Silk painter conveys how emotions change the act of seeing
Seyna Fredrickson’s early artistic efforts included sculpting animals from soap and painting a portrait of her brother playing guitar — a piece that ended up as part of an international “American Life” exhibit. By the time she was in high school, her dedication to the creative life was so evident she was even allowed to skip part of the normal class curriculum to allow time for art study.
Today, Fredrickson’s preferred medium is silk painting, which she discovered soon after ending her career in corporate consulting. “I decided when I retired that I wanted to do something quicker, lighter, and more colorful,” she says. “I love silk, and read about silk painting and decided to try it. It came pretty naturally to me, and I loved the vivid colors.” Starting with painted scarves, Fredrickson soon expanded her technique to more ambitious, botanically themed silk paintings mounted on canvas.
Painting on silk is a delicate business. “Traditional silk painting uses a resist, to keep the dyes from running all over, and that’s how I worked at first,” Fredrickson says. “But I like not having the distraction of resist lines in my painting.” So she uses a commercially available “sizing” — a liquid that seals the surface — in a “stop-flow” technique, allowing for the same control a painter would have with oils on canvas or watercolor on paper.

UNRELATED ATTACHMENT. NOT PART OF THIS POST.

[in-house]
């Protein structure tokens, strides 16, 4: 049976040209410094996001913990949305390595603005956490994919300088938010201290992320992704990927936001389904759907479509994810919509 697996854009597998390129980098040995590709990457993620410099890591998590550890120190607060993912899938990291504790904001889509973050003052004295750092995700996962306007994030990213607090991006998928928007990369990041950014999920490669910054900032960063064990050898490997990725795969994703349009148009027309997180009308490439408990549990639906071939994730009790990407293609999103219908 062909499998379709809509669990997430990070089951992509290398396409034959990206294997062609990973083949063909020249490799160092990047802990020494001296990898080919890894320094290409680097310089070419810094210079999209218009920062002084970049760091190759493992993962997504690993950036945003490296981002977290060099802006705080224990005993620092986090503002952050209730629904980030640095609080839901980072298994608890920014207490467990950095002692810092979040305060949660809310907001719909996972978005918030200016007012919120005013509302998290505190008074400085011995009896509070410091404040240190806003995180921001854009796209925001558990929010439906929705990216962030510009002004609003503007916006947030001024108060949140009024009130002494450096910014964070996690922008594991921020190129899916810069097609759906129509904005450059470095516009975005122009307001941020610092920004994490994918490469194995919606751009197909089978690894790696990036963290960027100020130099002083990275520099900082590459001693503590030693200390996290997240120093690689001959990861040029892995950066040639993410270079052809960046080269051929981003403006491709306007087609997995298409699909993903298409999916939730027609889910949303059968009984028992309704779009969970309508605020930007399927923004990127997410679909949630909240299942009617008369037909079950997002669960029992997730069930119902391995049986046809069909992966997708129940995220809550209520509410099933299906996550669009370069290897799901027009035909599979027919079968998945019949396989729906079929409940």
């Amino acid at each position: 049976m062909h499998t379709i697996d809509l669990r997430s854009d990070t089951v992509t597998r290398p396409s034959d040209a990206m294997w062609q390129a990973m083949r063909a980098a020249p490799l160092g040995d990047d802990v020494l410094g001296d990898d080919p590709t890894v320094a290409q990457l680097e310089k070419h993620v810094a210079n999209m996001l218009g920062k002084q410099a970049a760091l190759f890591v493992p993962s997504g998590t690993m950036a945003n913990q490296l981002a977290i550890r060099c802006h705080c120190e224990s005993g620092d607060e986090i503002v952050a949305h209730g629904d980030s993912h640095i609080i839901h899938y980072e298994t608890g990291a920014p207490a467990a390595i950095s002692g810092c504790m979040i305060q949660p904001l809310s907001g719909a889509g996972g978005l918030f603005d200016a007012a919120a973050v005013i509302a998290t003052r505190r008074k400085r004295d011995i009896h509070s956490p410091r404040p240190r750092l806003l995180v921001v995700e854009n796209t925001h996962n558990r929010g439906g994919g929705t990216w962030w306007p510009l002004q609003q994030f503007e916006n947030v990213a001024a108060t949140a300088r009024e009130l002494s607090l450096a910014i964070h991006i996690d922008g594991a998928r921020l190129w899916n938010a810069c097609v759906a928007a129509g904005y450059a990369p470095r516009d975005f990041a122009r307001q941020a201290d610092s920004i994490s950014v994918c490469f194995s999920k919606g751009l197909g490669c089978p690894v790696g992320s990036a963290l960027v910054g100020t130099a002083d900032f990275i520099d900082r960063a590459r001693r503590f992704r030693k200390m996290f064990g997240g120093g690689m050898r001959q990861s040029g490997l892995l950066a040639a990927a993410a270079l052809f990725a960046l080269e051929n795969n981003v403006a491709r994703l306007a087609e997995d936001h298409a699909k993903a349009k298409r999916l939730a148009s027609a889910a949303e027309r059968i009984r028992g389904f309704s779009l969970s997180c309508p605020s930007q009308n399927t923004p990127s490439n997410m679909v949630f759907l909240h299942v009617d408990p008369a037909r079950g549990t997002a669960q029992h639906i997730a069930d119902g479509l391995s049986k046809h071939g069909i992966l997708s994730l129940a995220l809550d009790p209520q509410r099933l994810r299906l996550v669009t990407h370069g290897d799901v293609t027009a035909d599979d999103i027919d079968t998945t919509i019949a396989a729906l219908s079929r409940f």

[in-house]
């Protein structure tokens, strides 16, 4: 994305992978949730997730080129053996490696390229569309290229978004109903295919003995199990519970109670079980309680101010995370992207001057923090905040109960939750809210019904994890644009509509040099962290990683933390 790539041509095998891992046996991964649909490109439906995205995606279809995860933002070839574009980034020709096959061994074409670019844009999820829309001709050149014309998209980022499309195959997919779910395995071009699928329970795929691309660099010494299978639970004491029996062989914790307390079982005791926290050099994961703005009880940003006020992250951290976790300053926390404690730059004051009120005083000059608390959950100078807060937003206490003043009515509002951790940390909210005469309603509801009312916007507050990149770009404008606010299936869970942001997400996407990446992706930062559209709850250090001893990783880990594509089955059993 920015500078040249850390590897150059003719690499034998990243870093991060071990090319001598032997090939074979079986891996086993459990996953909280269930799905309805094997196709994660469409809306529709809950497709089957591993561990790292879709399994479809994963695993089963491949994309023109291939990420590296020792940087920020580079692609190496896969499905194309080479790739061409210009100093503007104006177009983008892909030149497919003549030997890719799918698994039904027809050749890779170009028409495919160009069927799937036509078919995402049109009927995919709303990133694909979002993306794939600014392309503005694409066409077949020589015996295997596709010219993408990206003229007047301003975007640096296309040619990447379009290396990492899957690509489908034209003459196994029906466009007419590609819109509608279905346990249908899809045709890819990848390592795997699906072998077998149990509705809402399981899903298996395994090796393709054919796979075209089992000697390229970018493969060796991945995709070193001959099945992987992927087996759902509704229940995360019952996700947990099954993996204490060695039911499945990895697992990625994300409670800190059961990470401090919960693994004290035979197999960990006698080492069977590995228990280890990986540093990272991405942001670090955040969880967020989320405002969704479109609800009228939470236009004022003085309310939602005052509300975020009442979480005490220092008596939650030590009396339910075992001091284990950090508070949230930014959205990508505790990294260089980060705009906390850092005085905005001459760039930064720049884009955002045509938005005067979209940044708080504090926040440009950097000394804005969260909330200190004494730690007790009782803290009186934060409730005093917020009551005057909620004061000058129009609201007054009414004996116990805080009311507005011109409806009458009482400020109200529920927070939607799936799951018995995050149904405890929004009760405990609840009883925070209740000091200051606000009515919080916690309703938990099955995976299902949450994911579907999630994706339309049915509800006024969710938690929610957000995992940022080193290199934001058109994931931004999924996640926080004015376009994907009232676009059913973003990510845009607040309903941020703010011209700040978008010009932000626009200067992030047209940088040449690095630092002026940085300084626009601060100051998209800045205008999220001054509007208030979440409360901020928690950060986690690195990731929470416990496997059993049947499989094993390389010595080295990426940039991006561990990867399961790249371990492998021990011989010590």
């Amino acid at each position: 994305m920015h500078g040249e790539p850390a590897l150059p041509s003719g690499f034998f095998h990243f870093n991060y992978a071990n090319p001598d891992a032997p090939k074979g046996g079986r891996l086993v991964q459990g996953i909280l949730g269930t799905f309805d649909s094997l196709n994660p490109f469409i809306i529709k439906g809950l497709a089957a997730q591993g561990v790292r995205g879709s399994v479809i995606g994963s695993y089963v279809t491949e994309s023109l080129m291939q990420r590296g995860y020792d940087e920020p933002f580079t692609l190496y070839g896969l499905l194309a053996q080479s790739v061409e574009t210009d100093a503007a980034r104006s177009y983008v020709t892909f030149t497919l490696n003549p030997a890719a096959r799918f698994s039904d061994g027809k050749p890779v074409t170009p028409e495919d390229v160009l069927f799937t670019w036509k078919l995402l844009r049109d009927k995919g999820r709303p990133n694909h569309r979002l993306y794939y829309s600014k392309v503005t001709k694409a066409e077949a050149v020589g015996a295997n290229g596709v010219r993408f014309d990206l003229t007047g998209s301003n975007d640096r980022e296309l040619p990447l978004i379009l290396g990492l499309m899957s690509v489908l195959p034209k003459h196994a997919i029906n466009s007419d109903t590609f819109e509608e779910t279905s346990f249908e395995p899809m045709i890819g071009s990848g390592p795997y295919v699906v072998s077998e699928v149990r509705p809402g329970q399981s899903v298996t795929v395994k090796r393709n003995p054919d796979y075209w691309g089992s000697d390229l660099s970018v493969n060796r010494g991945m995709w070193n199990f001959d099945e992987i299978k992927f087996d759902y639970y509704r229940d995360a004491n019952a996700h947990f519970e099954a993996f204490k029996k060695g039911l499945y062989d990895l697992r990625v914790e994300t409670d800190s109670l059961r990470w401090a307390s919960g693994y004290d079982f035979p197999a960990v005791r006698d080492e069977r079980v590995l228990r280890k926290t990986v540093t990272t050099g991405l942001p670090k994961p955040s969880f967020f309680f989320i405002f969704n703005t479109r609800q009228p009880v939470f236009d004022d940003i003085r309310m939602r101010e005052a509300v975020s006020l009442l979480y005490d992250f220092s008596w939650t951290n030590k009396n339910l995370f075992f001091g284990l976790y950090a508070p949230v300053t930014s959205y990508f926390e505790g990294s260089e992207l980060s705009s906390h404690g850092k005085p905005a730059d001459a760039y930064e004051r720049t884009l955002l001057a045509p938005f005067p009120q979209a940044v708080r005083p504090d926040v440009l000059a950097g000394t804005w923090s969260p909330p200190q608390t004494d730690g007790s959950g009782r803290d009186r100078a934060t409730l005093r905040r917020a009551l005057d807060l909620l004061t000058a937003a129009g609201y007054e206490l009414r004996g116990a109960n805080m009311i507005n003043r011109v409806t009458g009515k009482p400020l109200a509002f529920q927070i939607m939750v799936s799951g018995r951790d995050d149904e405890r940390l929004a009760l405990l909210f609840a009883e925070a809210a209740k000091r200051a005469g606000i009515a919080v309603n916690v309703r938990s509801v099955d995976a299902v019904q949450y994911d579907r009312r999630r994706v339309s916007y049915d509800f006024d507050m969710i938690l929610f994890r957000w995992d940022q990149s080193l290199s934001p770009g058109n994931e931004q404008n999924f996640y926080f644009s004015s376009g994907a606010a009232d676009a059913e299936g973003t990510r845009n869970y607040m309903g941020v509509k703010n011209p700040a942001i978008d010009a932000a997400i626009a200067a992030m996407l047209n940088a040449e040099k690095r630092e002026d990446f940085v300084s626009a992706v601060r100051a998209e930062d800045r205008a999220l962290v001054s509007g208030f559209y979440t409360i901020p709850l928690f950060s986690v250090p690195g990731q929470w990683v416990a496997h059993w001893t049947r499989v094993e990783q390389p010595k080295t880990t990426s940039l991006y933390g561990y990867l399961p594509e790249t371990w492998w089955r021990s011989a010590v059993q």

“Currently I’m doing flower portraits, but over time I’ll paint animals and people,” she muses. “My art has always been about portraits.”
Importing her silk from China, Fredrickson begins a new work by anchoring the silk to a wooden frame. “For complex designs, I may pre-draw the design,” she says. “For simpler designs, I may refer to a photograph, but paint it freehand. I make creative decisions all the way through.”
Once the painting is done, the silk has to dry for 24 hours, after which it’s layered with clean newsprint and rolled in a stainless-steel steamer of Fredrickson’s own design. For her scarves, Fredrickson washes a piece several times after steaming, lets it air dry, and then irons it while it’s still damp.
“I think any color palette works with silk, and many of my scarves surprise people in the subtlety of their colors, and the color combinations,” Fredrickson notes. “Flowers, though, are bringing me to use some pretty bright colors right now.” Vivid oranges, yellows, greens, and pinks dominate her floral work, remarkable for their compositional integrity despite the fragility of the medium.
While silk painting has dominated her most recent work, sculpting — the focus of her collegiate art education at Brandeis University, with its proximity to the deCordova Museum and its collection of Rodin sculptures — is never far in the background. She has produced portrait busts in metal, stone, and clay, along with a delightful series of doll-sized figures. “I’m also playing with making jewelry with precious-metal clay as an outlet for sculpting,” she adds.
Settling with her husband and three dogs in Etowah after retiring from her professional career in 2017, Fredrickson has found inspiration in the forms and lush foliage of the mountains. “We couldn’t believe the beauty and the great weather when we first saw this area,” Fredrickson recalls. The landscape reawakened her love of color and led her to devote herself full time to, as she puts it, “seeing with the heart.”
The artist explains: “When you really get to know a person, a pet, even a flower or a leaf, you start to see differently … emotions arise as part of your seeing. That’s what I try to communicate in my paintings.”
Seyna Fredrickson, Etowah. Studio visits by appointment. Fredrickson will vend at Artisanville in Greenville, SC, on Nov. 2 and 3 (artisanville.net). For more information about the artist, see silkodyssey.com. The artist’s work is carried by Firefly Craft Gallery (2689 Greenville Hwy., Flat Rock, 828-231-0764, fireflycraftgallery.com).